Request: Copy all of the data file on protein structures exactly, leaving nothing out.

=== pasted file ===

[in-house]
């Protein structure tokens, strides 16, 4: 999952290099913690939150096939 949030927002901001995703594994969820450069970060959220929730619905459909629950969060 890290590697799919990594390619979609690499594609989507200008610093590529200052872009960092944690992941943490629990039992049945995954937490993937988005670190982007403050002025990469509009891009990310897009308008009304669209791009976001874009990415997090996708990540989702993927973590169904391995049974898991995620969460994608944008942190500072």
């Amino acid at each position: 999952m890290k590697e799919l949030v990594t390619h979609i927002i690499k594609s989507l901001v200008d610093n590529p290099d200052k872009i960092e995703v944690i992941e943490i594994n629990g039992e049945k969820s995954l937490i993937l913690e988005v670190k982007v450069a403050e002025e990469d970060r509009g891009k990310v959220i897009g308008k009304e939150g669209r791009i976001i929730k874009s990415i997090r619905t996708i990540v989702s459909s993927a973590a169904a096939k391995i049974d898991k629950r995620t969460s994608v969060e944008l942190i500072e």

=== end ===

[in-house]
């Protein structure tokens, strides 16, 4: 999952290099913690939150096939 949030927002901001995703594994969820450069970060959220929730619905459909629950969060 890290590697799919990594390619979609690499594609989507200008610093590529200052872009960092944690992941943490629990039992049945995954937490993937988005670190982007403050002025990469509009891009990310897009308008009304669209791009976001874009990415997090996708990540989702993927973590169904391995049974898991995620969460994608944008942190500072």
């Amino acid at each position: 999952m890290k590697e799919l949030v990594t390619h979609i927002i690499k594609s989507l901001v200008d610093n590529p290099d200052k872009i960092e995703v944690i992941e943490i594994n629990g039992e049945k969820s995954l937490i993937l913690e988005v670190k982007v450069a403050e002025e990469d970060r509009g891009k990310v959220i897009g308008k009304e939150g669209r791009i976001i929730k874009s990415i997090r619905t996708i990540v989702s459909s993927a973590a169904a096939k391995i049974d898991k629950r995620t969460s994608v969060e944008l942190i500072e």